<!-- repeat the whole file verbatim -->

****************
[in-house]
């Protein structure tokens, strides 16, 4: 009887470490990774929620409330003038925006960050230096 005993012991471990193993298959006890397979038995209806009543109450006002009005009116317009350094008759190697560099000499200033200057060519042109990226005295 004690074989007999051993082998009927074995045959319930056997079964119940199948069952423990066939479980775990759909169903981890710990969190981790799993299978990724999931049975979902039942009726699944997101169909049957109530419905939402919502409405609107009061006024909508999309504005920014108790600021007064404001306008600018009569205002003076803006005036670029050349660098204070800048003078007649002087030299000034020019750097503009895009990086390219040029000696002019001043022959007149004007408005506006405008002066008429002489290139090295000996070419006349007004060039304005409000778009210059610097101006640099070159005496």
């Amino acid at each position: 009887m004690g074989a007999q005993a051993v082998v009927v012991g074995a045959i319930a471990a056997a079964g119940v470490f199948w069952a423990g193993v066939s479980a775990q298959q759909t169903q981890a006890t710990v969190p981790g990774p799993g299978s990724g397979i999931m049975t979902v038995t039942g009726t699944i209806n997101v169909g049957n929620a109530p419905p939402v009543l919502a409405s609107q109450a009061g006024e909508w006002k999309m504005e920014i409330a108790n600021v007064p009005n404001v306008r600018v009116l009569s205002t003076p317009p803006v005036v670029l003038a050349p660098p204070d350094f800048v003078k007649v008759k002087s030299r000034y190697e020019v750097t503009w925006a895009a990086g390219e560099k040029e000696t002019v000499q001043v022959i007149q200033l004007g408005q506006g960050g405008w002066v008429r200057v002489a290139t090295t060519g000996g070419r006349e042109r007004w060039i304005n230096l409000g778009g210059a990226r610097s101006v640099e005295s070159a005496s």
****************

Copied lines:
[in-house]
């Protein structure tokens, strides 16, 4: 009887470490990774929620409330003038925006960050230096 005993012991471990193993298959006890397979038995209806009543109450006002009005009116317009350094008759190697560099000499200033200057060519042109990226005295 004690074989007999051993082998009927074995045959319930056997079964119940199948069952423990066939479980775990759909169903981890710990969190981790799993299978990724999931049975979902039942009726699944997101169909049957109530419905939402919502409405609107009061006024909508999309504005920014108790600021007064404001306008600018009569205002003076803006005036670029050349660098204070800048003078007649002087030299000034020019750097503009895009990086390219040029000696002019001043022959007149004007408005506006405008002066008429002489290139090295000996070419006349007004060039304005409000778009210059610097101006640099070159005496």
């Amino acid at each position: 009887m004690g074989a007999q005993a051993v082998v009927v012991g074995a045959i319930a471990a056997a079964g119940v470490f199948w069952a423990g193993v066939s479980a775990q298959q759909t169903q981890a006890t710990v969190p981790g990774p799993g299978s990724g397979i999931m049975t979902v038995t039942g009726t699944i209806n997101v169909g049957n929620a109530p419905p939402v009543l919502a409405s609107q109450a009061g006024e909508w006002k999309m504005e920014i409330a108790n600021v007064p009005n404001v306008r600018v009116l009569s205002t003076p317009p803006v005036v670029l003038a050349p660098p204070d350094f800048v003078k007649v008759k002087s030299r000034y190697e020019v750097t503009w925006a895009a990086g390219e560099k040029e000696t002019v000499q001043v022959i007149q200033l004007g408005q506006g960050g405008w002066v008429r200057v002489a290139t090295t060519g000996g070419r006349e042109r007004w060039i304005n230096l409000g778009g210059a990226r610097s101006v640099e005295s070159a005496s």